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Durham College (17th century)

New College, Durham was a university institution set up by Oliver Cromwell, to provide an alternative to (and break the effective monopoly of) the older University of Oxford and University of Cambridge. It also had the aim of bringing university education to Northern England.

Contents

On paperEdit

Such a project had been discussed at least since the 1640s. In 1641 a petition had asked for a university in Manchester or York.[1] Later a scheme was promoted by Samuel Hartlib amongst others. The statutes drawn up in 1656 were worked over by Ralph Cudworth, John Crew, 1st Baron Crew, Sir William Ellis and others appointed from March 1655,[2][3][4] and Sir Charles Wolseley and George Griffith in 1656.[5][6]

The idea met with opponents, including John Conant.[7]

The institutionEdit

It had an effective life of 1656 (when Cromwell and his Privy Council issued an order for the founding of the College) to 1659, being dissolved officially in 1660.[8] The Chapter of Durham Cathedral had been dissolved in April 1649, leaving space in the cathedral close for the new institution. Cromwell signed letters patent setting it up formally in May 1657;[9] and around this time Paul Hobson acted as visitor.[10] Parliament allowed it to grant degrees in 1659.[11]

The personnel included Philip Hunton appointed in 1657 as Master or Provost,[12] and Israel Tonge as Fellow. The initial establishment was the Provost, two Senior Fellows, two Junior Fellows, and some other junior positions.[13] Richard Gilpin was appointed the Visitor.[14] Joseph Hill was an active supporter, and sought money to bring Hungarian students to Durham. Tonge looked to recruit both Hill and John Peachell.[15] Hill's pupil William Pell was appointed a tutor in 1656.[16] Georg Ritschel, then teaching in Newcastle, who was a Comenian reformer in contact with the Hartlib Circle, may have acted as a tutor in 1657.[17]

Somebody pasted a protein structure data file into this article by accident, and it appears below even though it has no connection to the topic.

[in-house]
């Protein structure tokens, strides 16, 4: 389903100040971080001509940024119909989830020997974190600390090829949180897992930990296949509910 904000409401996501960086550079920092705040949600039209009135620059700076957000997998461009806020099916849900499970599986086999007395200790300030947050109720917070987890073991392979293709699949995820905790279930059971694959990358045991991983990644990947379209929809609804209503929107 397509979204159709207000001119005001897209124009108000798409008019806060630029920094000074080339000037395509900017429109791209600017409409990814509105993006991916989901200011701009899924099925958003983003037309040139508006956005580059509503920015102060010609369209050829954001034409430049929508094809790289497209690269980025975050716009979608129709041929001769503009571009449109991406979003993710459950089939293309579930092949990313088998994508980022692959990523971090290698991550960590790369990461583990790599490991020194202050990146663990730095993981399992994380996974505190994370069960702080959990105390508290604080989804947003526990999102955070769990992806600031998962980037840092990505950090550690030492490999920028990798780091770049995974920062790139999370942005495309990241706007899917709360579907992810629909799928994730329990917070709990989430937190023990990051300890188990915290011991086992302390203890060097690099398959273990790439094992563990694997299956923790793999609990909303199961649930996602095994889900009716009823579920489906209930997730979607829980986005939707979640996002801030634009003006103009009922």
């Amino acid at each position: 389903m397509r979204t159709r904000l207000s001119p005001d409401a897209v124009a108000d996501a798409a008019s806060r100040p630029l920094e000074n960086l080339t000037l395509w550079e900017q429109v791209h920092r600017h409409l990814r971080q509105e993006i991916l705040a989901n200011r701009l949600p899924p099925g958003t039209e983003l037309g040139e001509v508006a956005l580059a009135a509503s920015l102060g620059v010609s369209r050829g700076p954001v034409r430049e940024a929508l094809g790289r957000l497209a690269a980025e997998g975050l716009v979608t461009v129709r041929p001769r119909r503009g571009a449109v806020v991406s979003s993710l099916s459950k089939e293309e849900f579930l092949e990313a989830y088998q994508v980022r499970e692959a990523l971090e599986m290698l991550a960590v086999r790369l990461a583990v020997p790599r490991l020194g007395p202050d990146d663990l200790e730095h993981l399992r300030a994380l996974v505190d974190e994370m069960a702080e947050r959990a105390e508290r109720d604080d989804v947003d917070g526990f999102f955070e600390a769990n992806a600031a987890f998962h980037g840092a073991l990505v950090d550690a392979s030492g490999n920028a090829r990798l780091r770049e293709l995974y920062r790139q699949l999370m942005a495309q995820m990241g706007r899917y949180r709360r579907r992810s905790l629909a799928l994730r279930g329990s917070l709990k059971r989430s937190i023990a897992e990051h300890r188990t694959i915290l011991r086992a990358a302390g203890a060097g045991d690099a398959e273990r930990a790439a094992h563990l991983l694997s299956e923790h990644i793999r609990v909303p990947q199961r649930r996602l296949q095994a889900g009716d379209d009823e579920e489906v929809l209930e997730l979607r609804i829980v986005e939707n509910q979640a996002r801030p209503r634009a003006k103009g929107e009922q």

The letters patent had mentioned besides Hunton and Hill as a Senior Fellow or Preacher:

The College never scaled up to these intentions.[19][20]

NotesEdit

  1. ^ C. H. Firth, Oliver Cromwell and the Rule of the Puritans in England, p. 355.
  2. ^   Stephen, Leslie, ed. (1888). "Cudworth, Ralph". Dictionary of National Biography. 13. London: Smith, Elder & Co. 
  3. ^   Stephen, Leslie, ed. (1888). "Crew, John". Dictionary of National Biography. 13. London: Smith, Elder & Co. 
  4. ^   "Ellis, William (1609-1680)". Dictionary of National Biography. London: Smith, Elder & Co. 1885–1900. 
  5. ^ Venning, Timothy. "Wolseley, Sir Charles". Oxford Dictionary of National Biography (online ed.). Oxford University Press. doi:10.1093/ref:odnb/29849.  (Subscription or UK public library membership required.)
  6. ^ Greaves, Richard L. "Griffith, George". Oxford Dictionary of National Biography (online ed.). Oxford University Press. doi:10.1093/ref:odnb/39673.  (Subscription or UK public library membership required.)
  7. ^   Stephen, Leslie, ed. (1887). "Conant, John". Dictionary of National Biography. 11. London: Smith, Elder & Co. 
  8. ^ a b http://oll.libertyfund.org/?option=com_staticxt&staticfile=show.php%3Ftitle=719&chapter=77053&layout=html&Itemid=27
  9. ^ Richard Brickstock, Durham Castle (2007), p. 55.
  10. ^ Greaves, Richard L. "Hobson, Paul". Oxford Dictionary of National Biography (online ed.). Oxford University Press. doi:10.1093/ref:odnb/37554.  (Subscription or UK public library membership required.)
  11. ^ John Seiler Brubacher, Willis Rudy, Higher Education in Transition (1997), p. 21.
  12. ^ David Wootton, Divine Right and Democracy (2003), p. 167.
  13. ^ Richard Goodings, Frank Coffield, Sacred Cows in Education (1983), p. viii.
  14. ^   "Gilpin, Richard". Dictionary of National Biography. London: Smith, Elder & Co. 1885–1900. 
  15. ^ http://epa.oszk.hu/01400/01462/00001/pdf/1985_031-050.pdf, p. 42.
  16. ^ Wright, Stephen. "Pell, William". Oxford Dictionary of National Biography (online ed.). Oxford University Press. doi:10.1093/ref:odnb/21804.  (Subscription or UK public library membership required.)
  17. ^ Young, John T. "Ritschel, Georg". Oxford Dictionary of National Biography (online ed.). Oxford University Press. doi:10.1093/ref:odnb/23682.  (Subscription or UK public library membership required.)
  18. ^ Appleby, John H. "Kuffeler, Johannes Sibertus". Oxford Dictionary of National Biography (online ed.). Oxford University Press. doi:10.1093/ref:odnb/53673.  (Subscription or UK public library membership required.)
  19. ^ Joseph Thomas Fowler, Durham University; earlier foundations and present colleges (1904), p. 18; William Corker (d. 1702) was not Master of Trinity as the reference says.
  20. ^ Cromwell's speech as founder.

Further readingEdit

  • G. H. Turnbull, Oliver Cromwell's college at Durham. Research Review [Durham], 3 (1952), 1-7.